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The Psychology of Pump-and-Dump Schemes



pump and dump

Pump and dump schemes had been very common in the cryptocurrency market in the past three years and unfortunately, some people had been caught on the wrong side (buying when the price slumped or short selling when it continued to edge higher). The main reason why that happens has to do with the level of understanding of the price action context as well as how the other market participants are investing their money.

How to spot a pump and dump?

To spot such a situation, one should look after several important clues:

  • A cryptocurrency that rises impulsively without any fundamental change justifying the rising value.
  • Above-average daily/weekly/monthly gains.
  • Price action moving parabolically higher.
  • Exuberance in the press about the token.

If these conditions are met, then you’re very likely dealing with a potential pump and dump scheme. It’s important to note that these situations don’t happen in large-cap tokens like Bitcoin or Ethereum. Small altcoins where liquidity is very low is where the perfect conditions are for pumping the price up to and trapping people who were late at the party.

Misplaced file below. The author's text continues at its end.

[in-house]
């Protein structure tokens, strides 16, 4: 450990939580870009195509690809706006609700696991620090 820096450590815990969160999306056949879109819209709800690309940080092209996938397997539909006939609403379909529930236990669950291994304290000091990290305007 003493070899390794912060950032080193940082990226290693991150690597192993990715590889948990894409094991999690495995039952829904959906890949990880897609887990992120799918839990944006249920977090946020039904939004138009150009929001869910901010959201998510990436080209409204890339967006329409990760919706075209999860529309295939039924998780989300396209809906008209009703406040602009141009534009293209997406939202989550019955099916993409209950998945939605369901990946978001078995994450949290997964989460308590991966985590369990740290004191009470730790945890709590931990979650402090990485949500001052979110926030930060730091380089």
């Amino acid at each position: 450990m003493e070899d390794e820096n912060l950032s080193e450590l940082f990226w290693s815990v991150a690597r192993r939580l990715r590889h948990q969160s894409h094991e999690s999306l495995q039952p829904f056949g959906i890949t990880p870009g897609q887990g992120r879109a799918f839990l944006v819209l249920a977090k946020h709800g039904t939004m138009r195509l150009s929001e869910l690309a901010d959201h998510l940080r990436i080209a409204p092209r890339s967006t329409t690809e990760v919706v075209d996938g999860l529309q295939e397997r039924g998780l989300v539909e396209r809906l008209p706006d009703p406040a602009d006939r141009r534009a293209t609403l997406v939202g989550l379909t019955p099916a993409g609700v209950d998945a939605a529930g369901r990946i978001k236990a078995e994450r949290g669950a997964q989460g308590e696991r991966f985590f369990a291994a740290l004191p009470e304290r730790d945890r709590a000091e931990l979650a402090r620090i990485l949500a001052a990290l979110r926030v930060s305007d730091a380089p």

Dealing with such market conditions

One of the most important aspects when dealing with a price pump has to do with the psychology of the trader/investor. FOMO reactions could result in heavy losses in the long run, but that does not mean we can’t find good opportunities in these situations. On the contrary, the volatility is very high and thus trading opportunities will arise both on an intra-day and longer-term.

The first thing you need to do is not fall into the exuberance of the market. Secondly, you must find critical support/resistance areas and trade on the breakouts. That’s when a lot of new players will enter the market. At the same time, you should not forget that those price gains are not justified and at some point, the price will reverse.

Generally, the price will overshoot on the upside, resulting in an exhaustion pattern or climax. To spot exhaustion, one can look at the price and use a candlestick chart, for example. A long series of large candles occurring at the end of an already-established trend, or a series of candles growing bigger and bigger, as well as diminishing gradually in size, will suggest the buying power is drying out.

Even though cryptocurrency investors allocate capital differently in 2020, we’ve already seen many pumps and dumps in coins like Bitcoin SV, and more recently in Cardano and Chainlink. The last two are still at elevated levels, and the dump has not yet accelerated.

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